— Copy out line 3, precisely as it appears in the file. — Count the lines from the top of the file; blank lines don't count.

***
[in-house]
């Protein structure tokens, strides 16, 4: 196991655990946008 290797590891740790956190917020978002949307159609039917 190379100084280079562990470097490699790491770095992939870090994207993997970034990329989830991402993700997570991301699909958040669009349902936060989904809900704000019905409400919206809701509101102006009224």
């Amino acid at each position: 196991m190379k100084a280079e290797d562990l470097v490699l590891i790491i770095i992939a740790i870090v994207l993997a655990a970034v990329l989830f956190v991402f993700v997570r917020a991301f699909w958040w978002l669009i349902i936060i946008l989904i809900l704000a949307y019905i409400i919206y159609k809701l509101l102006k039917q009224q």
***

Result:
């Amino acid at each position: 196991m190379k100084a280079e290797d562990l470097v490699l590891i790491i770095i992939a740790i870090v994207l993997a655990a970034v990329l989830f956190v991402f993700v997570r917020a991301f699909w958040w978002l669009i349902i936060i946008l989904i809900l704000a949307y019905i409400i919206y159609k809701l509101l102006k039917q009224q």